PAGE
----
Because Pence looks relatively presidential when standing next to Trump — talk about defining adequacy down — some Republicans want Trump to slink away, allowing Pence to float to the top of the ticket and represent Republicanism resurrected. This idea ignores a pertinent point: Pence is standing next to Trump.
He salivated for the privilege of being Trump’s poodle, and he expresses his canine devotion in rhetorical treacle about “this good man.” What would a bad man look like to pastor Pence? Yes, George, your Republican Party has turned into a giant shit sandwich but you did more than your share to make that sandwich and now you're going to have to take a very large bite.This is not the party of Lincoln. You and your fellow creeps - Gingrich and Jindal, Rubio, Cruz, Santorum and Rick Walker and the legion of misanthropes who turn out in swarms to support this man who cannot even speak to them in complete sentences - have torn up Lincoln's party and replaced it with the malignant movement of today.
There are plenty of secondary reasons for this distress, but it seems to me that the underlying cause is everywhere the same: human beings, the ultrasocial mammals, whose brains are wired to respond to other people, are being peeled apart. Economic and technological change play a major role, but so does ideology. Though our wellbeing is inextricably linked to the lives of others, everywhere we are told that we will prosper through competitive self-interest and extreme individualism.
...Consumerism fills the social void. But far from curing the disease of isolation, it intensifies social comparison to the point at which, having consumed all else, we start to prey upon ourselves. Social media brings us together and drives us apart, allowing us precisely to quantify our social standing, and to see that other people have more friends and followers than we do.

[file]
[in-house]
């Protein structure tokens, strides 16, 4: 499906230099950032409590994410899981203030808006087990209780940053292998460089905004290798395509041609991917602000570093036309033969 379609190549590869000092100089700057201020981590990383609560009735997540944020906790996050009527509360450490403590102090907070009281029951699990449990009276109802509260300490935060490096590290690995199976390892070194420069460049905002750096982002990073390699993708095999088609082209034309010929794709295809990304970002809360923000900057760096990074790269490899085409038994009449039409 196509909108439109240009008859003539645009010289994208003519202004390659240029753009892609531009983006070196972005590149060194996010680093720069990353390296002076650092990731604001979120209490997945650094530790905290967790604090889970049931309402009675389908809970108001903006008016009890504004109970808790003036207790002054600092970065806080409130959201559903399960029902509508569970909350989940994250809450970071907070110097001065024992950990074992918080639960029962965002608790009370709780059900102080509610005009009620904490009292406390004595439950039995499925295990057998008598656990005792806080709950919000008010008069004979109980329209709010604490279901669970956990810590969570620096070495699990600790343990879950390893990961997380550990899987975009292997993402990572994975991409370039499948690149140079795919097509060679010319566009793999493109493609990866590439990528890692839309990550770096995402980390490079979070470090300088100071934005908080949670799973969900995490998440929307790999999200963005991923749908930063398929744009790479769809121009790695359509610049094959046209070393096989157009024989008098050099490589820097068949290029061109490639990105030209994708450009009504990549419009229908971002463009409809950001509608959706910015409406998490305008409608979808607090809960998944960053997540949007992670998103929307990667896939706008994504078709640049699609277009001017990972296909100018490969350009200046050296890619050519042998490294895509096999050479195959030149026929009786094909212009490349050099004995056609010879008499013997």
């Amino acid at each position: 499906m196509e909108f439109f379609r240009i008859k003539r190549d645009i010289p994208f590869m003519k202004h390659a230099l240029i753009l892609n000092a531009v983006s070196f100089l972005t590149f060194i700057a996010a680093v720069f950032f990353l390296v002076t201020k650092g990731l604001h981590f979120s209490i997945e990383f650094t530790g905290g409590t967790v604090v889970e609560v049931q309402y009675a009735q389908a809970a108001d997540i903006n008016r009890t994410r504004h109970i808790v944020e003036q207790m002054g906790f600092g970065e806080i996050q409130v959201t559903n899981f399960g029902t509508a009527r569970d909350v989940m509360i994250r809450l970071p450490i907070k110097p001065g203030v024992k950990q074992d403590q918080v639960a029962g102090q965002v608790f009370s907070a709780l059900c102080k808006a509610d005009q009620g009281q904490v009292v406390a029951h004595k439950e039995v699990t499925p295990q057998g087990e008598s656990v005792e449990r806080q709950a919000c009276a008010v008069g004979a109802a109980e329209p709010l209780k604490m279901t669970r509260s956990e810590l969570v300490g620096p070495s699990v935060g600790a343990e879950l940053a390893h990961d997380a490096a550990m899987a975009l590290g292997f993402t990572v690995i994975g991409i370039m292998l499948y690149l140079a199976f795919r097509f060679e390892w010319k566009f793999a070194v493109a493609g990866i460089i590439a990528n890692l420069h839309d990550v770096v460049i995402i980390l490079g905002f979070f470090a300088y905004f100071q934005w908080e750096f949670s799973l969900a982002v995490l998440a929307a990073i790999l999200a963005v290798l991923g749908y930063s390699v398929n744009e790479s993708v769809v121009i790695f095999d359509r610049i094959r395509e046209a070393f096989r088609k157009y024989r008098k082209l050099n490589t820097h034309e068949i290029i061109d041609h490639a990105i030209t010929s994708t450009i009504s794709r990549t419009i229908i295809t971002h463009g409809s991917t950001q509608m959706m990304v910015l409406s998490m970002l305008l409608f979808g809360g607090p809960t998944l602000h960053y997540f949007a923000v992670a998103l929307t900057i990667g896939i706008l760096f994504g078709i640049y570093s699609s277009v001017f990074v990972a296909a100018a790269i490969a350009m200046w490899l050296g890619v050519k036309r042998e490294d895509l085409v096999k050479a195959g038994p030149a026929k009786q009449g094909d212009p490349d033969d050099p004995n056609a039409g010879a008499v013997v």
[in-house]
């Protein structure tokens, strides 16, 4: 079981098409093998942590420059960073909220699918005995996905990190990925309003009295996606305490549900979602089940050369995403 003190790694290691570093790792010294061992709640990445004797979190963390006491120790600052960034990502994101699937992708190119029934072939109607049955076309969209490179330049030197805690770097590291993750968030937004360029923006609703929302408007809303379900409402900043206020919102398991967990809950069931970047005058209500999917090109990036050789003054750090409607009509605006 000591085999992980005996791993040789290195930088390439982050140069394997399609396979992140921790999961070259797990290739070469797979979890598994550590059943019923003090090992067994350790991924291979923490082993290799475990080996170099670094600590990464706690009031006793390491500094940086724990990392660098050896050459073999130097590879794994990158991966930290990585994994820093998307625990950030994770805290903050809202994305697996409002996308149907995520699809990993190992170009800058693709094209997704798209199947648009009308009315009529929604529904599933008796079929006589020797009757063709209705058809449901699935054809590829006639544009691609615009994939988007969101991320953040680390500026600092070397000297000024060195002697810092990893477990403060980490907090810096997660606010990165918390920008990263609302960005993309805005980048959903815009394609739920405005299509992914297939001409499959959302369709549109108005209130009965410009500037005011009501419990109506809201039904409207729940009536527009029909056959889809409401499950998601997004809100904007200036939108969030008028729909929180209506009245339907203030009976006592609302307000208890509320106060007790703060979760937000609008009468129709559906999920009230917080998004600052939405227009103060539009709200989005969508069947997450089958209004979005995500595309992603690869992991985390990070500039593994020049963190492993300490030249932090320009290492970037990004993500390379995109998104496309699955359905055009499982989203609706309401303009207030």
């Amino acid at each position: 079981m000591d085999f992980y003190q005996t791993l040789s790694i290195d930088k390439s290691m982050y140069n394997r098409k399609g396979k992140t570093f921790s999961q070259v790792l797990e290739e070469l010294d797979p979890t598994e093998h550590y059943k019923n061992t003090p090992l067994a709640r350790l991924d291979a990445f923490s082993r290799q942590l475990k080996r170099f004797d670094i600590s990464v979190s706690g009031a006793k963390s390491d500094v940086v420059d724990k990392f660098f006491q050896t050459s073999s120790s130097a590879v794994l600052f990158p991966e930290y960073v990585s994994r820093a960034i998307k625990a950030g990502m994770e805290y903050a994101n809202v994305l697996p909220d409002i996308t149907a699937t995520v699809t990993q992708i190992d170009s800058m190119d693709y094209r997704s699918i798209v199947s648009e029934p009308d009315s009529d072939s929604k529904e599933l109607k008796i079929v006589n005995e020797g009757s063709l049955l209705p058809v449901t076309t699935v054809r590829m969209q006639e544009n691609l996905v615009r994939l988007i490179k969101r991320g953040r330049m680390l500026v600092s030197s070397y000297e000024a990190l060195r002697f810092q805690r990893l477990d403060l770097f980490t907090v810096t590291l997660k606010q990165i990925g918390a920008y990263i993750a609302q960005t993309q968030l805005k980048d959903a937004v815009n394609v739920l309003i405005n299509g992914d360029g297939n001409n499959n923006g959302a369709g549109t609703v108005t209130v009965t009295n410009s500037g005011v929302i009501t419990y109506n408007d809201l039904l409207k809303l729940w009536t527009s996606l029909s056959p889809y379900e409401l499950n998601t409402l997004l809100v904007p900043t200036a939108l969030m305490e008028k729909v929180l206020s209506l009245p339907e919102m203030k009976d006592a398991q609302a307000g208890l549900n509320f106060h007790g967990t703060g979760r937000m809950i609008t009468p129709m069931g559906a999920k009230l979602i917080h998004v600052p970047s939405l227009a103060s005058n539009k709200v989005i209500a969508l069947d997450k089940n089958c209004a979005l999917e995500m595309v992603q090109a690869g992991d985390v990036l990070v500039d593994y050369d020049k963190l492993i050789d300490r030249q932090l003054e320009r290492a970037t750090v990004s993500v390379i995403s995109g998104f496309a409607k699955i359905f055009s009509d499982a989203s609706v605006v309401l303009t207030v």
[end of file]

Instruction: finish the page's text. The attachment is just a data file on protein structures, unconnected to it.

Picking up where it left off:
...This does not require a policy response. It requires something much bigger: the reappraisal of an entire worldview. Of all the fantasies human beings entertain, the idea that we can go it alone is the most absurd and perhaps the most dangerous. We stand together or we fall apart.
- Alex Himelfarb discusses why a proportional electoral system can be expected to produce better and more representative public policy: The adversarial approach often means major policy lurches when the government changes. For example, the Harper government undid some important initiatives of the previous government, including the Kelowna Accord, signed by all provinces and aboriginal leaders, and child care agreements signed by all provinces, to name a couple. Now we are watching the current Liberal majority spending much of its legislative time undoing Harper government initiatives (e.g., restoring the census, and undoing various refugee and immigration policies). We see similar lurches with virtually every change of government, but especially when that change also represents a significant shift in ideology.
These policy lurches belie the claims that our FPTP system offers stability. They undermine our capacity for long-term planning, even long-term thinking, and waste considerable legislative time effectively going around in circles. Such policy lurches are far less common in countries with more proportional systems, where cross-party co-operation is the norm. It’s not surprising, therefore, that political scientist Arend Lijphart (2012), who has undertaken the most extensive comparison of policy outcomes in countries with differing electoral systems, found that for those issues that require a long view and policy continuity, countries with proportional systems—where coalitions are the norm—outperform FPTP countries.